Live Dates

2019
UK
28 FebUlster Hall, BelfastTickets
IRELAND
1 MarOlympia, DublinTickets
UK
5 MarBaths Hall, ScunthorpeTickets
7 MarBeach Ballroom, AberdeenTickets
8 MarAlhambra, DunfermlineTickets
9 MarO2 Academy, GlasgowTickets
11 Mar Rock City, NottinghamTickets
12 MarHexagon, ReadingTickets
14 MarO2 Academy, NewcastleTickets
15 MarO2 Academy, LeedsTickets
16 MarO2 Academy, BirminghamTickets
19 MarGLive, GuildfordTickets
21 MarCliffs Pavilion, SouthendTickets
22 MarO2 Academy, BrixtonTickets
23 MarCorn Exchange, CambridgeTickets
25 MarO2 Academy, BournemouthTickets
26 MarDome, BrightonTickets
28 MarO2 Academy, BristolTickets
30 MarO2 Apollo, ManchesterTickets
USA
24-27 MayPunk Rock Bowling festival, Las Vegas, NVTickets
UK
5 JulyCaerphilly castle, WalesTickets

Features

Dave Greenfield-the interview

Dave has always been the band’s enigma, especially as he very rarely takes part in any interviews. Following a period of band rehearsals, we took the opportunity to pose some questions to the keyboard maestro:

Prior to joining the Stranglers, you had been in numerous bands, including Rusty Butler & Credo. When did you first start playing in bands?

I was taught to play guitar at school from an older student and, when I’d learned enough, joined a band with him. He played lead guitar & I played rhythm.

What do you remember about your audition in the house in Chiddingfold?

I remember when I arrived they only had an electric piano. In those days I far preferred the organ as my left hand work on piano wasn’t as good as on organ (totally different techniques). But I was obviously good enough (or the best they’d tried) and got the job.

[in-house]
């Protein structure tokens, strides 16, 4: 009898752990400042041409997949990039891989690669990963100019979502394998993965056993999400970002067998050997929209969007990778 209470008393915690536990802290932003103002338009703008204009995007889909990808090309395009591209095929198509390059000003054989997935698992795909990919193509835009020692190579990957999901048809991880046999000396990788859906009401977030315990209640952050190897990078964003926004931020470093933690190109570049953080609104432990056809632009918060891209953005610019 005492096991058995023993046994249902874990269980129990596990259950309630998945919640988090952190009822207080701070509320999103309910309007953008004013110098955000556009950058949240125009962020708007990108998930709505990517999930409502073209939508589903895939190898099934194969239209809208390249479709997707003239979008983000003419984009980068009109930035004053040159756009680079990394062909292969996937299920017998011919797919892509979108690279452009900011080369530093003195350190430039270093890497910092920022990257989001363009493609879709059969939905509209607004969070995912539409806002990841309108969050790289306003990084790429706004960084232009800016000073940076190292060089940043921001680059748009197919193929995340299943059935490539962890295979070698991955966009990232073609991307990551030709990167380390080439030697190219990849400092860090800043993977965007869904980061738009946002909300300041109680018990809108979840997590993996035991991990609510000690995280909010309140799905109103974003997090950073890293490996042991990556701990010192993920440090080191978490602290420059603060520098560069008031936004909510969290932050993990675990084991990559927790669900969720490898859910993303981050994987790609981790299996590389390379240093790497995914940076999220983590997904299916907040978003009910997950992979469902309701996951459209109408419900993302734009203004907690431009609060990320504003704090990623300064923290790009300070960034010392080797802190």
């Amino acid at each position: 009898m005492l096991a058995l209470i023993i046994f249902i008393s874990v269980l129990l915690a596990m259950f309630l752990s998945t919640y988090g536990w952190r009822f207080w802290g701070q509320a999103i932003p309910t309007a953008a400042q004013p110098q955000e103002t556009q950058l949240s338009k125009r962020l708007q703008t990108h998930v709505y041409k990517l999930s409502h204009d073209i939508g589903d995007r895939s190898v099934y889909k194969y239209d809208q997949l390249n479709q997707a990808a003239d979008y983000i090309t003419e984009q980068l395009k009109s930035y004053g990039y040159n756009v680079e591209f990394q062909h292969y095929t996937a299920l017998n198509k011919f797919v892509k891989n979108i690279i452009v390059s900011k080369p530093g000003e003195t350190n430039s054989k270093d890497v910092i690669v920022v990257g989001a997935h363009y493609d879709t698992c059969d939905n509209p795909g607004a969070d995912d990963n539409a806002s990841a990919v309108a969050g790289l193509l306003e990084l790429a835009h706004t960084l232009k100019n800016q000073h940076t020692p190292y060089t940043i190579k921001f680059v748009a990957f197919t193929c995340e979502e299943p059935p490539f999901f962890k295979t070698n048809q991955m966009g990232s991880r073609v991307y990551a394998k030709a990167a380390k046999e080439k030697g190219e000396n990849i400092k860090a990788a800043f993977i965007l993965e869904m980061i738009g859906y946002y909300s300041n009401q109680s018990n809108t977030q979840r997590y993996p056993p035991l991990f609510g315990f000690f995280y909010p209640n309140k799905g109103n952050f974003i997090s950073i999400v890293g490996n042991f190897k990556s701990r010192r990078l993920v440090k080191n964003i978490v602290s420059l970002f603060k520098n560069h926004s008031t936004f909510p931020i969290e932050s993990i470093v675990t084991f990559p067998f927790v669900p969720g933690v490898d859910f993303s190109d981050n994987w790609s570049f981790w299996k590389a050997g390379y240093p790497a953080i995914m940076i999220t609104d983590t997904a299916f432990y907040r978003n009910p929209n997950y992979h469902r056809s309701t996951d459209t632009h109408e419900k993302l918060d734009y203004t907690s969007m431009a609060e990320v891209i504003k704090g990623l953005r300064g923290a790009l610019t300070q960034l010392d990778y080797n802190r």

What were your first impressions of the Stranglers, both as a group and individually?

Can’t really remember except Jet was different to what I’d expected. I’d asked him on the phone why he was called Jet & he said it was because he was the fastest thing on two legs.

In those early days, did you add keyboard parts to existing song structures or did they change to accommodate the keyboards?

To the best of my recollection there were only a few songs I just added bits to (eg Peaches), the rest developed as we practiced them.

When and where was your first gig with the band?

It was a festival somewhere. Can’t remember the name. I think it was pretty soon after I joined as well. (Maybe under a week).

This gig was the Watchfield Free Festival in Wiltshire on Sunday 24th August 1975. It has been previously thought that Dave’s first gig was at the Nashville Rooms, London supporting Viv Stanshall in mid September ’75.

(Note: This detail was verified with Jet who also made the distinction between Dave’s first professional paid gig and the ‘free’ performance at the festival:

Jet: Yes, I had forgotten all about this until Dave reminded me recently.  My recollection has always been that Dave’s first was the Nashville with Viv Stanshall.  However, we certainly did do the festival, and maybe it was erased from my memory because there was never any money involved!  Inwards coming, that is!!

So, I’m happy to accept that Watchfield was the first Dave gig, although not the first ‘professional’ gig.  That would be The Nashville.

My diaries start with 1976, so, just after the suggested date but I have no reason to doubt the date is accurate.)

Above: Watchfield festival running order-summer 1975

 

Many early reviewers drew comparisons with Ray Manzarek yet you’ve always maintained that you hadn’t listened to the Doors before joining the Stranglers. So, who were your main influences?

The only tracks by the Doors I knew were Light My Fire & Riders on the Storm. Before I joined my main influences were probably Jon Lord (Deep Purple) & then Rick Wakeman (Yes).